Emerged or Emerging
We appreciate that investors and clients are probably more concerned about market direction and peaks in infection rates than asset allocation at the moment, but we have seen a number of pieces about emerging market equities – concerns and opportunities. For this weekly update, we thought we’d dispel or try to dispel a myth and get a greater focus on the ‘EM’ landscape.
Regular readers will know our dislike for market-capitalisation indices and for inappropriate labels, but for the index-junkies out there (mostly, but sadly not limited to institutional investors), the MSCI Emerging Market Index is constructed as follows*:
*The latest country weights are taken from the iShares ETF that tracks the MSCI Emerging Markets Equity Index
The Asian component of the above index is 77.5%, there will be others within the ‘others’ too. So over three-quarters of the index is in Asia, whether you think the rest of the index (less than a quarter) will offer significant opportunity in a post-virus world, is your call but it might be a marginal one. Another key element of the index is the dominance of the North Asian countries as China, South Korea and Taiwan represent 64.5% of the index. For those looking at recovering economies, you might be tempted by those that dealt with Covid-19 first or most efficiently. That is likely to involve China as the coronavirus started there, but it might also involve South Korea.
It is arguable whether the ‘emerging markets’ label is a flag of convenience. It is also arguable that while those three North Asian countries meet the MSCI emerging market country classification, you could also say that they have emerged, after all, as we have pointed out before, Samsung is technically an emerging market stock but few investors view it as such.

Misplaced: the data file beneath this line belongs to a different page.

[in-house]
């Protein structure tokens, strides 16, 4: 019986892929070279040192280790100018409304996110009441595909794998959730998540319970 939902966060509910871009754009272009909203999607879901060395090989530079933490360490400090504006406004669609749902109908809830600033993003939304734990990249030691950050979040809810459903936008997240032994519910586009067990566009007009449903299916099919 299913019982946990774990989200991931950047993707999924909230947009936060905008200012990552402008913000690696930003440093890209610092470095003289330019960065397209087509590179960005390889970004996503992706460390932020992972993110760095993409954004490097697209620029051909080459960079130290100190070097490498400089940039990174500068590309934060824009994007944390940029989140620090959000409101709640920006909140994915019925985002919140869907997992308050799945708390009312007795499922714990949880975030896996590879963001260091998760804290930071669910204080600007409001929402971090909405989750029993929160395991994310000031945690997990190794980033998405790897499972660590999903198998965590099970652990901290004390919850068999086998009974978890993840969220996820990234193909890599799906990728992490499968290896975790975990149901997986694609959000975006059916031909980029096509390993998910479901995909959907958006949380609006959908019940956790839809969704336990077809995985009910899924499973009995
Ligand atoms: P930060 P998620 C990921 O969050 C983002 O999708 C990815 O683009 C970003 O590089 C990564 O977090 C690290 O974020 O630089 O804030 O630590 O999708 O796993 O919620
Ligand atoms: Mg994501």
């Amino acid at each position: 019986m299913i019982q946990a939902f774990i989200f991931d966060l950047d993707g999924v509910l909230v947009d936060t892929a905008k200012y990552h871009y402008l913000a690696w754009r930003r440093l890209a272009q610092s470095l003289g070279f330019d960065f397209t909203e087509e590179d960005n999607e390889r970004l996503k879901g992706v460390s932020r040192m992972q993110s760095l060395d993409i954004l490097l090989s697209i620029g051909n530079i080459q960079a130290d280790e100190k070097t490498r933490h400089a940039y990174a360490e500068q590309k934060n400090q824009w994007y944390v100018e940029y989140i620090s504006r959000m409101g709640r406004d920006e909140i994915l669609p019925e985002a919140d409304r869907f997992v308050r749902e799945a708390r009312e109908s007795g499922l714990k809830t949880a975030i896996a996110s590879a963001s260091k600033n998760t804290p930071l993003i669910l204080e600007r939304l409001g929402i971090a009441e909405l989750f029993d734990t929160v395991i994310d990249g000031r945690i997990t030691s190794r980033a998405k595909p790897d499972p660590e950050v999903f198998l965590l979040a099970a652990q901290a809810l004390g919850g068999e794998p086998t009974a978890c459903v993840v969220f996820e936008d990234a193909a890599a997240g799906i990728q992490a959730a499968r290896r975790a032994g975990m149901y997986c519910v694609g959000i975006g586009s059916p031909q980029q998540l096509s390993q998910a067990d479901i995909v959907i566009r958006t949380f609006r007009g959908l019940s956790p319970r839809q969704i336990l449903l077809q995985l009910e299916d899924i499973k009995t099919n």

For us at TBAM, we eschew the above classifications from indices and labels. We don’t follow the general investor template, which is to allocate equity assets geographically and source higher economic growth rates through an allocation to emerging markets. This is illogical when investing thematically gives investors access to long-term drivers of returns irrespective of geography.
In fact, you could also argue that it is more relevant to understand the origins of company revenues than their domiciles – we aim to. The challenge going forward is to identify and allocate more assets to the themes that will be the beneficiaries in a post-Covid-19 world. As supply chains are given greater scrutiny, the relationship between a company’s domicile and its marketplaces will gain greater importance. We’re on the case as the company winners going forward may not be the same as those who were successful previously.
We hope you are in good mental and physical health as we experience difficult and unusual times. Please get in touch with us at TBAM if you have any questions or would like a catch up.